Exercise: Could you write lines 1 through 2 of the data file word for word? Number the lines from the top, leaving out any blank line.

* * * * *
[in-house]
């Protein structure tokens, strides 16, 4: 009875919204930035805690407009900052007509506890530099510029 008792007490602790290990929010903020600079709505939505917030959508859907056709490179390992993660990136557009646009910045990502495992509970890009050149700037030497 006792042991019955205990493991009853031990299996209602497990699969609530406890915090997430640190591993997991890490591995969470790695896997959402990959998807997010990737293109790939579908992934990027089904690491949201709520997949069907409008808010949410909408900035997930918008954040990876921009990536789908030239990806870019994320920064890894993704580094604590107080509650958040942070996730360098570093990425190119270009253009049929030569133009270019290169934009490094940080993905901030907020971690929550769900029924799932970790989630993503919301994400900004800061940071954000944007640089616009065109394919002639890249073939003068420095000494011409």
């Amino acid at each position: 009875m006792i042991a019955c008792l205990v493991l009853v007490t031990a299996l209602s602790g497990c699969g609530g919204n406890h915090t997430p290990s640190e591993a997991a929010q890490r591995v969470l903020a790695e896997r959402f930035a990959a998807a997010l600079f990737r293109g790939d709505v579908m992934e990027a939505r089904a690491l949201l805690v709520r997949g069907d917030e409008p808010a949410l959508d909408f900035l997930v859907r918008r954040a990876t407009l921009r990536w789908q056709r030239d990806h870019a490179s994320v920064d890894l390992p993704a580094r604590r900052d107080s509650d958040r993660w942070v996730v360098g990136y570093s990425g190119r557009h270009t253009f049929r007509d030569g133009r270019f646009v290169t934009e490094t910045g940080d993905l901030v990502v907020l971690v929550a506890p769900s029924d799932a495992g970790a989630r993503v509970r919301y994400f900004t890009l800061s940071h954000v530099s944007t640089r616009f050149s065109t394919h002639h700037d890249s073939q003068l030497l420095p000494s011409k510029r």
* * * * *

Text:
[in-house]
């Protein structure tokens, strides 16, 4: 009875919204930035805690407009900052007509506890530099510029 008792007490602790290990929010903020600079709505939505917030959508859907056709490179390992993660990136557009646009910045990502495992509970890009050149700037030497 006792042991019955205990493991009853031990299996209602497990699969609530406890915090997430640190591993997991890490591995969470790695896997959402990959998807997010990737293109790939579908992934990027089904690491949201709520997949069907409008808010949410909408900035997930918008954040990876921009990536789908030239990806870019994320920064890894993704580094604590107080509650958040942070996730360098570093990425190119270009253009049929030569133009270019290169934009490094940080993905901030907020971690929550769900029924799932970790989630993503919301994400900004800061940071954000944007640089616009065109394919002639890249073939003068420095000494011409």